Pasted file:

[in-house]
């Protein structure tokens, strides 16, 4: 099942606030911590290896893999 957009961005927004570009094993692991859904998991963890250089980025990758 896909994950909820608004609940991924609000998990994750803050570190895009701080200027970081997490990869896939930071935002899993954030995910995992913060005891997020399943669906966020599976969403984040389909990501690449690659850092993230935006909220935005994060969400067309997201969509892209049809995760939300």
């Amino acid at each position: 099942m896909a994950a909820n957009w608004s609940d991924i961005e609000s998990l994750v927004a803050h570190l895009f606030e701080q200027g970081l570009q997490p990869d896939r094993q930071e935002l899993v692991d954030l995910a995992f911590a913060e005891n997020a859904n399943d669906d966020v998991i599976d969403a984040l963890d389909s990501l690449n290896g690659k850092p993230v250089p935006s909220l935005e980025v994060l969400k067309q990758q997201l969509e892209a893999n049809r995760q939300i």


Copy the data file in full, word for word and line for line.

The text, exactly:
[in-house]
């Protein structure tokens, strides 16, 4: 099942606030911590290896893999 957009961005927004570009094993692991859904998991963890250089980025990758 896909994950909820608004609940991924609000998990994750803050570190895009701080200027970081997490990869896939930071935002899993954030995910995992913060005891997020399943669906966020599976969403984040389909990501690449690659850092993230935006909220935005994060969400067309997201969509892209049809995760939300």
């Amino acid at each position: 099942m896909a994950a909820n957009w608004s609940d991924i961005e609000s998990l994750v927004a803050h570190l895009f606030e701080q200027g970081l570009q997490p990869d896939r094993q930071e935002l899993v692991d954030l995910a995992f911590a913060e005891n997020a859904n399943d669906d966020v998991i599976d969403a984040l963890d389909s990501l690449n290896g690659k850092p993230v250089p935006s909220l935005e980025v994060l969400k067309q990758q997201l969509e892209a893999n049809r995760q939300i």